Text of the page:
As with so many others, my first stop in Asia on my trip around the world was the bustling capital city of Thailand, Bangkok.
I flew into Bangkok Don Muang Airport, arriving at night and spending a total of 5 nights in Bangkok including one night in Ayutthaya, the old capital.
This post is my recommended 5 days itinerary in Bangkok including some of the best things to do and see in Bangkok for a first-timer, with lots of other information you might need for a perfect Bangkok itinerary, such as what to pack, what scams to look out for and where to stay in Bangkok.
Of course, the orders can be switched around and I have added some additional suggestions to the end, so mix and match what you need to if you want to tailor the itinerary for you.
If you want to skip straight to the itinerary details, click here, but I first want to share some general tips and advice to help you out during your Bangkok visit.
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Getting from Bangkok airport to the city center
The chances are that you will be arriving in Bangkok by air. If not, then skip this section and don’t worry, as you’ll likely already be in the city center.
There are two main airports in Bangkok; Suvarnabhumi Airport (BKK) and Don Muang Airport (DMK).
Don Mueang Airport tends to handle domestic flights and some short distance international flights whereas Suvarnabhumi Airport is the main international airport and is much larger.
Distance from Bangkok Airport to the city center
Don Muang Airport is 25km north of Bangkok and tends to handle domestic flights and some short distance international flights
Suvarnabhumi International Airport is 25km east of the city and is the main international airport for Bangkok. It is much larger and well connected to the Bangkok center.
How to get from Suvarnabhumi Airport to Bangkok
- Airport Rail Link – Operating from 6 am to midnight, Bangkok’s Airport Rail Link is a great choice as it easily connects with both the BTS Skytrain and the Metro. The total travel time is around 30 minutes and tickets are about $1.50.
- Private Transfer – This is by far the easiest option as you can organize a private transfer to meet you at the airport and take you straight to your accommodation and operates 24 hours a day. However, as you’d expect, it is also the most expensive and can cost anywhere between $30 – $50. Expect the journey to take 40-50 minutes.
- Metered taxis – Another easy option would be a regular taxi. It will be quite a bt cheaper than a private transfer, probably in the $15 region, but it will depend a lot on where exactly in the city you need to be. ravel time: 40 to 50 minutes
- Bangkok airport to the city by BMTA Public Bus – At around $0.50, this is the cheapest way to get from Suvarnabhumi Airport to Bangkok, but it will take a lot longer, usually over an hour. The bus operates from 5 am to 11 pm daily.
My recommendation: Even if you are on a really tight budget, for the additional $1, I’d go for the Airport Rail Link every time. If you want convenience then the Taxi is also a good option.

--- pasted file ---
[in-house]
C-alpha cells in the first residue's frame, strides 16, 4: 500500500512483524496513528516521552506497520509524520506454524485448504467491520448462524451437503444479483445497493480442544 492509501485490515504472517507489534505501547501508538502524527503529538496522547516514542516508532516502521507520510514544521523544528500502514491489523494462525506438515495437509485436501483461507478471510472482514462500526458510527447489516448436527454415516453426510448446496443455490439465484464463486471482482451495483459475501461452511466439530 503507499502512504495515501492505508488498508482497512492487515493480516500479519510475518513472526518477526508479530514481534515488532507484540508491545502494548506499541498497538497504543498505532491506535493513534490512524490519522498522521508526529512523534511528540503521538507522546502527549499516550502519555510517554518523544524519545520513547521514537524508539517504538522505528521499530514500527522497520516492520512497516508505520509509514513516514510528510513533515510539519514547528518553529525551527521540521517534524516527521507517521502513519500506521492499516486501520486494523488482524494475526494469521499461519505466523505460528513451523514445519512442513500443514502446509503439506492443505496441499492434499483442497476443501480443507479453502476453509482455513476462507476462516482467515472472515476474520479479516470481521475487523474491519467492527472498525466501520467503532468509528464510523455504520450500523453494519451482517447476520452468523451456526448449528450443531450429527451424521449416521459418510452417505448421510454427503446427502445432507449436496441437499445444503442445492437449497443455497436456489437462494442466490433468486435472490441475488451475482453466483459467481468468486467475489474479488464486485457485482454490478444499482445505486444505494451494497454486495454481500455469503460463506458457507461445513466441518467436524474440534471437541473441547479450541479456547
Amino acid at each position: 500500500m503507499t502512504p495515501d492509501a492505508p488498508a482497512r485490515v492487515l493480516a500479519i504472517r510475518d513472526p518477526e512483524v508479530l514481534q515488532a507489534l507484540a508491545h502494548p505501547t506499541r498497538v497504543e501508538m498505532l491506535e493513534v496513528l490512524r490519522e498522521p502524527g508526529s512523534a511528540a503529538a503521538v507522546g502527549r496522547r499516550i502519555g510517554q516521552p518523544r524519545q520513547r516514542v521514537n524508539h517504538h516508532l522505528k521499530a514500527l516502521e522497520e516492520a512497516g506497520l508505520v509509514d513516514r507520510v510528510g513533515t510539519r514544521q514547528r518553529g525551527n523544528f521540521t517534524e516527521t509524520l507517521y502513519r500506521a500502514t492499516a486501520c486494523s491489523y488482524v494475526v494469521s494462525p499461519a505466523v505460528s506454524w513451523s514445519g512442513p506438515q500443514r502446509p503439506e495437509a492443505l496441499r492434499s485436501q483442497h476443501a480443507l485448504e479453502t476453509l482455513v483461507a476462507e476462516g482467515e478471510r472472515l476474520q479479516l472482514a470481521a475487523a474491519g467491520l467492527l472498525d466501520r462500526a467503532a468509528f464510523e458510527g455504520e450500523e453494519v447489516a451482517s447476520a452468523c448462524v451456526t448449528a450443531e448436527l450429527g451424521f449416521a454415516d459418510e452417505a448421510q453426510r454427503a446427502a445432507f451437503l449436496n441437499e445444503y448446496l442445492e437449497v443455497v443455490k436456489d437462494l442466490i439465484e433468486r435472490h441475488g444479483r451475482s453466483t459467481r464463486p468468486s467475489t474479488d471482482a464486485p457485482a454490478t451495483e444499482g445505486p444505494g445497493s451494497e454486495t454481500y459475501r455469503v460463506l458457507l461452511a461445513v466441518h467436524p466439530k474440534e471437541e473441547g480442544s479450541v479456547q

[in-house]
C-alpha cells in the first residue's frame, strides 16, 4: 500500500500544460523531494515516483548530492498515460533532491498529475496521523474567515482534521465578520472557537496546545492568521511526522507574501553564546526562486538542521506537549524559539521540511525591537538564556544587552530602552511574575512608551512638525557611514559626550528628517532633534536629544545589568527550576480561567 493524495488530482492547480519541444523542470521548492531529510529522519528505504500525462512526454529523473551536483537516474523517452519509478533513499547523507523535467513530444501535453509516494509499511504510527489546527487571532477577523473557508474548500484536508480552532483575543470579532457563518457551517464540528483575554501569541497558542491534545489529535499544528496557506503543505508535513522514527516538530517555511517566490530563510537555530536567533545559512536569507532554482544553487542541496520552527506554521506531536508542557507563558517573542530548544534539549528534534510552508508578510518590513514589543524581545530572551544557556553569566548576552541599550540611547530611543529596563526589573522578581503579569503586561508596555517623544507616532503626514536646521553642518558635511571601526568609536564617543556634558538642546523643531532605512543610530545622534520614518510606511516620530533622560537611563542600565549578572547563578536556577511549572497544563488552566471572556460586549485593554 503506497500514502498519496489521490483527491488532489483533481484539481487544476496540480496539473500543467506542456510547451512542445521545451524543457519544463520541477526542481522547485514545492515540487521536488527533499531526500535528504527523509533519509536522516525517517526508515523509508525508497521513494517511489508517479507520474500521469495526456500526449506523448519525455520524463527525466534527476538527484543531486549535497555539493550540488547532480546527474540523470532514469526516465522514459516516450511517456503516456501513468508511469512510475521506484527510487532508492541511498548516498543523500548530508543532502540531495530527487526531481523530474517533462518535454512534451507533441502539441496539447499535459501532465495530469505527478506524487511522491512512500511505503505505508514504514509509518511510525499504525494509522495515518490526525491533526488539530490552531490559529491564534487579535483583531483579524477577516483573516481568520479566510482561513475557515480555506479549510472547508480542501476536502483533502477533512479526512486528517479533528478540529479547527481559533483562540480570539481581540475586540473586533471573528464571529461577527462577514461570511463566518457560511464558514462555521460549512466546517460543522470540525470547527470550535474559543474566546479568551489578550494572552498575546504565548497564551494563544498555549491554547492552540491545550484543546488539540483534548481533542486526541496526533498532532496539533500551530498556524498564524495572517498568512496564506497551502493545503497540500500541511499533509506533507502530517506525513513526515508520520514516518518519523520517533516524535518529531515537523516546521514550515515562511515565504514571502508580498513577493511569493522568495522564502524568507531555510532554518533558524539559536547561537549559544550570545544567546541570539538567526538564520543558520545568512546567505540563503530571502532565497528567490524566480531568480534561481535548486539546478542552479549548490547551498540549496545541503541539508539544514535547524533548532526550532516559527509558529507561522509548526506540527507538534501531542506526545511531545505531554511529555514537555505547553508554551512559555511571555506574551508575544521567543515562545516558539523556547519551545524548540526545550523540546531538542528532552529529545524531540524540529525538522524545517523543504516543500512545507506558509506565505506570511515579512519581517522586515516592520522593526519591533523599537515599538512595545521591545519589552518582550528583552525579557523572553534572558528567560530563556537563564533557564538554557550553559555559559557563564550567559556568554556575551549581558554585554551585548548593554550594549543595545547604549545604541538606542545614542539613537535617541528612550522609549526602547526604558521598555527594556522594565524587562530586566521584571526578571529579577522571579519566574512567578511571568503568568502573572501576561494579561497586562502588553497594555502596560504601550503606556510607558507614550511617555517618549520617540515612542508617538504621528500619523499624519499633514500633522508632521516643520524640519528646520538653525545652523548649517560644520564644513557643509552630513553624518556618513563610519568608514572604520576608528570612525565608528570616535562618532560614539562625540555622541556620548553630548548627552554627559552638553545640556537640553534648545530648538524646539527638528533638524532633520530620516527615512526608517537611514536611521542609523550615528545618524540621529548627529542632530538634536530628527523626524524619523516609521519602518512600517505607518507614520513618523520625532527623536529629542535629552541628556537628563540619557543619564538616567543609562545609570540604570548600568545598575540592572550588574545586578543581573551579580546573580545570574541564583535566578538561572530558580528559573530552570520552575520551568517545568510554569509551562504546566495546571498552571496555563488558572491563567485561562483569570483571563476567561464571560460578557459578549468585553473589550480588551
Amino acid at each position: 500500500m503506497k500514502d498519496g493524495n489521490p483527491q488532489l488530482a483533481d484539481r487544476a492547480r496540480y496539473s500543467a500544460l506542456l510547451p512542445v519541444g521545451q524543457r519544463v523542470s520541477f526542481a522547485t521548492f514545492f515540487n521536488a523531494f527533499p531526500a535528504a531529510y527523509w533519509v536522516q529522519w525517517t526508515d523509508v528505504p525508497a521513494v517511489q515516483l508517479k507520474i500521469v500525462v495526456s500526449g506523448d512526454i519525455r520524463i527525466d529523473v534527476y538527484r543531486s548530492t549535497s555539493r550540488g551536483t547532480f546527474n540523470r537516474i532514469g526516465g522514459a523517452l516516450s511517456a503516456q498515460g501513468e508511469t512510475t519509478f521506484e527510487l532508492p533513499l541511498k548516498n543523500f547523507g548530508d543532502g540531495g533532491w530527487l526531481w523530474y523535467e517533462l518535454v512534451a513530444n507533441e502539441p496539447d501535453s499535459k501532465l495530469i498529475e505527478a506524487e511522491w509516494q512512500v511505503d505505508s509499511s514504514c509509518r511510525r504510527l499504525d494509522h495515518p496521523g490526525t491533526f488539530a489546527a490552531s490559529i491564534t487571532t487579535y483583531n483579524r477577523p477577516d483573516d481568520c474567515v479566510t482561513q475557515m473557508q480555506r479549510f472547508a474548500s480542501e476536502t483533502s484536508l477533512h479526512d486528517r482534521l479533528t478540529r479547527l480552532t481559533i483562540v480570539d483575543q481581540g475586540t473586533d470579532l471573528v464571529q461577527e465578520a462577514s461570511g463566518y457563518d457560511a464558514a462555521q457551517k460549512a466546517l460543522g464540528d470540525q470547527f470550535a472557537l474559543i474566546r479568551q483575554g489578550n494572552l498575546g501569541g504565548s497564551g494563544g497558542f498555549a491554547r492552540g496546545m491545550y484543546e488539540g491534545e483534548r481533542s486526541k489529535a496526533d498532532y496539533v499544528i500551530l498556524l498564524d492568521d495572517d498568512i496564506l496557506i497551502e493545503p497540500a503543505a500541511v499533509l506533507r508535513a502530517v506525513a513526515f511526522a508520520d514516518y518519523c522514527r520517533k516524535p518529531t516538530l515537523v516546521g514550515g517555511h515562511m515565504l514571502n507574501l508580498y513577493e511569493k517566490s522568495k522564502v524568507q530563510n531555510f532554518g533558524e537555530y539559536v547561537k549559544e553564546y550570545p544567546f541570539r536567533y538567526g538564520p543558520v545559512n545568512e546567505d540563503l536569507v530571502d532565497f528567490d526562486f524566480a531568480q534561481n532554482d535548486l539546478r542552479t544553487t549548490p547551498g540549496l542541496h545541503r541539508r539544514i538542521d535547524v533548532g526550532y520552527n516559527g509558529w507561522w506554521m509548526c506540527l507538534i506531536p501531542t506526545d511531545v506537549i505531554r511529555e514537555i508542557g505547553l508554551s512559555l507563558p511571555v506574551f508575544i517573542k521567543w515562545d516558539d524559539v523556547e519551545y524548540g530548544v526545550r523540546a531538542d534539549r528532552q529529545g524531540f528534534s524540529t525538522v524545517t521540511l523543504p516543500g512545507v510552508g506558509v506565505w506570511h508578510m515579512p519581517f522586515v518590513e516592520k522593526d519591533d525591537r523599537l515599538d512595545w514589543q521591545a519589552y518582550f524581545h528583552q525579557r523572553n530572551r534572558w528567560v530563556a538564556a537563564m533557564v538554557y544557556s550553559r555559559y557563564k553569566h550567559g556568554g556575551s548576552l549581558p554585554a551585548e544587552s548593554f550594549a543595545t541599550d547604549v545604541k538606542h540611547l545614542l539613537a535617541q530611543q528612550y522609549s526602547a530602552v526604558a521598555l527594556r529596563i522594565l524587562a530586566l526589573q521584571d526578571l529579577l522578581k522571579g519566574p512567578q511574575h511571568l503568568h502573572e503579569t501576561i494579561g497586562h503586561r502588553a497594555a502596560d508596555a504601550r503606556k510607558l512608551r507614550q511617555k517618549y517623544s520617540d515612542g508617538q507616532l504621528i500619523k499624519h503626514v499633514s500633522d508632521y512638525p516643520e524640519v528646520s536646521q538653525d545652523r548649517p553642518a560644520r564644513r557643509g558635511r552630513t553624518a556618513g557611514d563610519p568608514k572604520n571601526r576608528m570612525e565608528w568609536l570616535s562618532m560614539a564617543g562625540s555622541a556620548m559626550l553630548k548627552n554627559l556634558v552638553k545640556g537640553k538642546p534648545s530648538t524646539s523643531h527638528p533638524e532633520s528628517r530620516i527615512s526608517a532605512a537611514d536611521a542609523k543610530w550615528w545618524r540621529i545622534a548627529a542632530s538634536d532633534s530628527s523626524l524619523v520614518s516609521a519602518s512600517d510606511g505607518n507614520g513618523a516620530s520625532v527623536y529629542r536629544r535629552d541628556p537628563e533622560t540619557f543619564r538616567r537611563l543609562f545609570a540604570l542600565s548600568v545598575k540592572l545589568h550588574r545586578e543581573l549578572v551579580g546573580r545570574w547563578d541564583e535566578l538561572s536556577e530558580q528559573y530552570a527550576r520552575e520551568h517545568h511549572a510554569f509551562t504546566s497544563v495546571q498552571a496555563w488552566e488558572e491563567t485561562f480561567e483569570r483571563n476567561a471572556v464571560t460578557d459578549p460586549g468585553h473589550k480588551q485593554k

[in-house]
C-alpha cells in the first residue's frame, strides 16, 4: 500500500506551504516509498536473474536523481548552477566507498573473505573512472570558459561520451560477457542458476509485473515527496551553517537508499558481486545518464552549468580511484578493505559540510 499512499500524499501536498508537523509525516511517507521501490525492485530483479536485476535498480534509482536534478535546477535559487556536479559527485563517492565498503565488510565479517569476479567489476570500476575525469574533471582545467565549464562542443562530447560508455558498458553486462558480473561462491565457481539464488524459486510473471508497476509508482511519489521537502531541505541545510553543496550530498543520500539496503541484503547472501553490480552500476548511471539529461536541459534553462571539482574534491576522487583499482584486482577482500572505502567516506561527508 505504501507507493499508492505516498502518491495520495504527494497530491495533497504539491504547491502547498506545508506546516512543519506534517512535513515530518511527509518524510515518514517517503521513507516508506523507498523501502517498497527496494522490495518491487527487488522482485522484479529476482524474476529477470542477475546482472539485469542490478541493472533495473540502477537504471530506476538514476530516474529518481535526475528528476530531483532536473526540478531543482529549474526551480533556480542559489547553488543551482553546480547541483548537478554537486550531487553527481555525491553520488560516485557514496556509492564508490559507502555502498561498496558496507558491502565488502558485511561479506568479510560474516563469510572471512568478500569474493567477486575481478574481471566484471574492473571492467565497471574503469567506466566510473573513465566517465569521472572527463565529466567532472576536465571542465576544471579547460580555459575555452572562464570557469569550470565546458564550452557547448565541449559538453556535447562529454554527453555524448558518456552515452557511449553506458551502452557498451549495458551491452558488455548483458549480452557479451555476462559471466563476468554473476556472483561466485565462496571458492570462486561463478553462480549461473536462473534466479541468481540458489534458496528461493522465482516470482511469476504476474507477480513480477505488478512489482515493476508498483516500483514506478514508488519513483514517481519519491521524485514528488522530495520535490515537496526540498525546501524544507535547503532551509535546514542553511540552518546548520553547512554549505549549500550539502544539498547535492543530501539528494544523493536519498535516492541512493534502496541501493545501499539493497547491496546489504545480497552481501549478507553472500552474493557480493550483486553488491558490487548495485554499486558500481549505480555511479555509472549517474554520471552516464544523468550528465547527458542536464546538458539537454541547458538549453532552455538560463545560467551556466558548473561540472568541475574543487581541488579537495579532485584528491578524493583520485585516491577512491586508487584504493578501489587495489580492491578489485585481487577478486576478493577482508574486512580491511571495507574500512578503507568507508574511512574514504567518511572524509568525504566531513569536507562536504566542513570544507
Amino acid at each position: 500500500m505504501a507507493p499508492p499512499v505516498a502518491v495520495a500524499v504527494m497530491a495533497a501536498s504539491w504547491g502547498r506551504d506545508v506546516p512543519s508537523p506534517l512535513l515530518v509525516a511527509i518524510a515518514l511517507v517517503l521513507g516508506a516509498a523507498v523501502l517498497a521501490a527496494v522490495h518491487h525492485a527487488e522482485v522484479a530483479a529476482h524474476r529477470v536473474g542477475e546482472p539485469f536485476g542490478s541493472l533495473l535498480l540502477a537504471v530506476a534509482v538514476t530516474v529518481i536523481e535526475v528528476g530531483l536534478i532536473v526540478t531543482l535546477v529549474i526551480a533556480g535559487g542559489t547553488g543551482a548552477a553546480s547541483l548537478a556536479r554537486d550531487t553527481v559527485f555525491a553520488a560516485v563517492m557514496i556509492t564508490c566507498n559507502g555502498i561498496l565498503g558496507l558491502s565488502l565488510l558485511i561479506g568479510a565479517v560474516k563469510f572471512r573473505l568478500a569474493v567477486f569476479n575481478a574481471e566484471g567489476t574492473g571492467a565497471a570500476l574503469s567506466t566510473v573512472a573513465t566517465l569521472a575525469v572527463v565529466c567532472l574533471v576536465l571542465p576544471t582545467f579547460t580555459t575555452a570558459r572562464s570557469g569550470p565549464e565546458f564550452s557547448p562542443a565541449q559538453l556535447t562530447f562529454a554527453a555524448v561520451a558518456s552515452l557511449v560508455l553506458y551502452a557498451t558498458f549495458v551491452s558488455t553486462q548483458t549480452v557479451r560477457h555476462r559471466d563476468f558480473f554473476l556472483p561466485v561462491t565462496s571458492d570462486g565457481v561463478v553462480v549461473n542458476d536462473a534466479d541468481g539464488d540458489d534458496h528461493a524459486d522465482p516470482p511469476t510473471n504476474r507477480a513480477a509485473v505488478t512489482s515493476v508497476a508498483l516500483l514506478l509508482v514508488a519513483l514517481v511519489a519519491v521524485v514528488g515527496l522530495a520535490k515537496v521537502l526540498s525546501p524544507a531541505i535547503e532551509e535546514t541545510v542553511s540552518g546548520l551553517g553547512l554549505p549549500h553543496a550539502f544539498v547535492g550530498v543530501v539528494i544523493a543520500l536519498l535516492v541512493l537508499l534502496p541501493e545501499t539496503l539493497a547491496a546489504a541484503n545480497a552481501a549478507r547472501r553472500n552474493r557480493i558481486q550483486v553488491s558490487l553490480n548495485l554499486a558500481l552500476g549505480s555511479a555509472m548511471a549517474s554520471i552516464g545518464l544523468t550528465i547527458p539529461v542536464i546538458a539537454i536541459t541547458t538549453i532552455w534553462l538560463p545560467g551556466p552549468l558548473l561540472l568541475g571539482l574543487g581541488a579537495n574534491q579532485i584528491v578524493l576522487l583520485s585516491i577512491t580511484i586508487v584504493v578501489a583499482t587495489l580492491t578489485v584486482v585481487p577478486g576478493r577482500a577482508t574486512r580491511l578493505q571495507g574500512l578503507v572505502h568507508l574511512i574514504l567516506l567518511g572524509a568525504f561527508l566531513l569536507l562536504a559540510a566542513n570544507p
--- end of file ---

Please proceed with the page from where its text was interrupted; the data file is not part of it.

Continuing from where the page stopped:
Bangkok Don Muang airport to the city center
- Metered taxis – Try to ignore the touts and limousine drivers who approach you inside the airport and pass through to the taxi rank. A metered taxi will be in the region of $15.
- Skytrain and taxi/bus combo – If you want to save a bit of money you can take a taxi (around $2) or the A1 bus ($1) from the airport to Mo Chit Skytrain station that is on the Sukhumvit line. From here you can hop on the BTS and make your way where you need to.
My recommendation: Taxi BTS combo. Cheap and effective.
Scams to look out for in Bangkok
As a tourist in Bangkok you are almost certainly going to run into a scam or two, so be sure to keep your wits about you and if someone other than on official tourist office is giving you “helpful” information, take it with a pinch of salt.
By far the most common scam is “The temple is closed” one. In and around the Grand palace you’ll find a number of friendly locals who’ll give you the disappointing news that the palace is closed for visits due to a holiday or a celebration. Sometimes it may be all day, others just a few hours.
At this point, they’ll recommend a tuk-tuk driver who can take you on a tour of the city or a river cruise and basically just lie to sell you something.
When I encountered it, even though I was aware of this common plot, the man was dressed in a uniform, he looked like a government official, so it was really hard not to believe him.
But I ignored him and funnily enough, the Palace was open.
While selling a tour option is pretty harmless, there is a slightly more sinister version of it called the Bangkok gem scam, also known as the Lucky Buddha Day Scam.
Once you have gotten into the tuk-tuk, the driver tells you it’s a special day to buy gems and happens to have a friend who owns a jewelry store. Long story short, he takes you there, and they convince you to buy precious stones but they never turn up.
It sounds so obvious and you’re probably thinking, I’ll never fall for that, but people do all the time, smart people, they are just so good at what they do.
Always check for yourself. Sometimes the attractions are really closed, but maybe they aren’t. Do you really lose anything by checking for yourself?
I went to Wat Arun on the same day, and it was unfortunately really closed for that day. Still, I could take some great pictures from outside, and I did experience the very cheap ferry ride across the river.
My 5 days in Bangkok
- Day 1 – Chatuchak Weekend Market, Get a massage, Visit Chinatown
- Day 2 – Grand Palace, iconic Temples, river ferry, National Theatre, Bangkok nightlife
- Day 3 – Ayutthaya Day Trip
- Day 4 – Return from Ayutthaya, Khao San Road, Take a night market
- Day 5 – Visit a Museum, Watch Muay Thai, and Shopping in Siam Square